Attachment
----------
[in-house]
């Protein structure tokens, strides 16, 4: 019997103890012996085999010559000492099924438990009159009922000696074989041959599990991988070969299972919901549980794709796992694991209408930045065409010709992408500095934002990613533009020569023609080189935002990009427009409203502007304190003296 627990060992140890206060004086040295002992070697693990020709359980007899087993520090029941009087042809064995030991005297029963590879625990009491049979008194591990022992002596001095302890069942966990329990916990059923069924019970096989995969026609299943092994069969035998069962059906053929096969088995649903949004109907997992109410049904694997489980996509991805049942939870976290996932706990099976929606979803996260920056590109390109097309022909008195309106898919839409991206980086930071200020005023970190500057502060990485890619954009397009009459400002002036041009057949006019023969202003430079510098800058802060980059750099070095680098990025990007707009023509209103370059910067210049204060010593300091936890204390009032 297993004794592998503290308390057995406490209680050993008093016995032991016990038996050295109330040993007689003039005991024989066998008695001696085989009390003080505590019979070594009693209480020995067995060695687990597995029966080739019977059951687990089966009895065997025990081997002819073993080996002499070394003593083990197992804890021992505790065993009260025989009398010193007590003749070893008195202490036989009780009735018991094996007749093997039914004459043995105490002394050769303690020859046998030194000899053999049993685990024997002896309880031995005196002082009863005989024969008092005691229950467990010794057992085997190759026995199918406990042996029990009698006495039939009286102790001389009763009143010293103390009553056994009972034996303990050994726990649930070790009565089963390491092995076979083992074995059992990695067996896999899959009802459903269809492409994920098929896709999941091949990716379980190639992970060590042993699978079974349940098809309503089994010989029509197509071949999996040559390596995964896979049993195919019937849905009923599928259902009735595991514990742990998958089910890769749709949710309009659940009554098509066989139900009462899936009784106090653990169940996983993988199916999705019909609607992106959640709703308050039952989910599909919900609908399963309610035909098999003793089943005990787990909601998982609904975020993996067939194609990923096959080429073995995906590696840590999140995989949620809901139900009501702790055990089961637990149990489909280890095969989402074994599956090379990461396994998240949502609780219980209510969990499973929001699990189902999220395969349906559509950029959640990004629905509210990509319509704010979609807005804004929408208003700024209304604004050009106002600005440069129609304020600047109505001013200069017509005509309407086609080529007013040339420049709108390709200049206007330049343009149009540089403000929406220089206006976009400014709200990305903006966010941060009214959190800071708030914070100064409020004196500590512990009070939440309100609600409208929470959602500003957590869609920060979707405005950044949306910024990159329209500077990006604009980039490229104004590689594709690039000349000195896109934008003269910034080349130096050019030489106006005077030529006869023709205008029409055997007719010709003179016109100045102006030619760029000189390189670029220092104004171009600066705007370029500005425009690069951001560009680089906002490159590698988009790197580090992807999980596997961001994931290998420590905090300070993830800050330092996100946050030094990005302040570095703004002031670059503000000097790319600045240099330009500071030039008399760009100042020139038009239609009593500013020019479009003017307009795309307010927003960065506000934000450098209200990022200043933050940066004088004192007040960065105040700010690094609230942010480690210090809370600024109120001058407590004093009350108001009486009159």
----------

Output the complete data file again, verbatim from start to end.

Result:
[in-house]
């Protein structure tokens, strides 16, 4: 019997103890012996085999010559000492099924438990009159009922000696074989041959599990991988070969299972919901549980794709796992694991209408930045065409010709992408500095934002990613533009020569023609080189935002990009427009409203502007304190003296 627990060992140890206060004086040295002992070697693990020709359980007899087993520090029941009087042809064995030991005297029963590879625990009491049979008194591990022992002596001095302890069942966990329990916990059923069924019970096989995969026609299943092994069969035998069962059906053929096969088995649903949004109907997992109410049904694997489980996509991805049942939870976290996932706990099976929606979803996260920056590109390109097309022909008195309106898919839409991206980086930071200020005023970190500057502060990485890619954009397009009459400002002036041009057949006019023969202003430079510098800058802060980059750099070095680098990025990007707009023509209103370059910067210049204060010593300091936890204390009032 297993004794592998503290308390057995406490209680050993008093016995032991016990038996050295109330040993007689003039005991024989066998008695001696085989009390003080505590019979070594009693209480020995067995060695687990597995029966080739019977059951687990089966009895065997025990081997002819073993080996002499070394003593083990197992804890021992505790065993009260025989009398010193007590003749070893008195202490036989009780009735018991094996007749093997039914004459043995105490002394050769303690020859046998030194000899053999049993685990024997002896309880031995005196002082009863005989024969008092005691229950467990010794057992085997190759026995199918406990042996029990009698006495039939009286102790001389009763009143010293103390009553056994009972034996303990050994726990649930070790009565089963390491092995076979083992074995059992990695067996896999899959009802459903269809492409994920098929896709999941091949990716379980190639992970060590042993699978079974349940098809309503089994010989029509197509071949999996040559390596995964896979049993195919019937849905009923599928259902009735595991514990742990998958089910890769749709949710309009659940009554098509066989139900009462899936009784106090653990169940996983993988199916999705019909609607992106959640709703308050039952989910599909919900609908399963309610035909098999003793089943005990787990909601998982609904975020993996067939194609990923096959080429073995995906590696840590999140995989949620809901139900009501702790055990089961637990149990489909280890095969989402074994599956090379990461396994998240949502609780219980209510969990499973929001699990189902999220395969349906559509950029959640990004629905509210990509319509704010979609807005804004929408208003700024209304604004050009106002600005440069129609304020600047109505001013200069017509005509309407086609080529007013040339420049709108390709200049206007330049343009149009540089403000929406220089206006976009400014709200990305903006966010941060009214959190800071708030914070100064409020004196500590512990009070939440309100609600409208929470959602500003957590869609920060979707405005950044949306910024990159329209500077990006604009980039490229104004590689594709690039000349000195896109934008003269910034080349130096050019030489106006005077030529006869023709205008029409055997007719010709003179016109100045102006030619760029000189390189670029220092104004171009600066705007370029500005425009690069951001560009680089906002490159590698988009790197580090992807999980596997961001994931290998420590905090300070993830800050330092996100946050030094990005302040570095703004002031670059503000000097790319600045240099330009500071030039008399760009100042020139038009239609009593500013020019479009003017307009795309307010927003960065506000934000450098209200990022200043933050940066004088004192007040960065105040700010690094609230942010480690210090809370600024109120001058407590004093009350108001009486009159």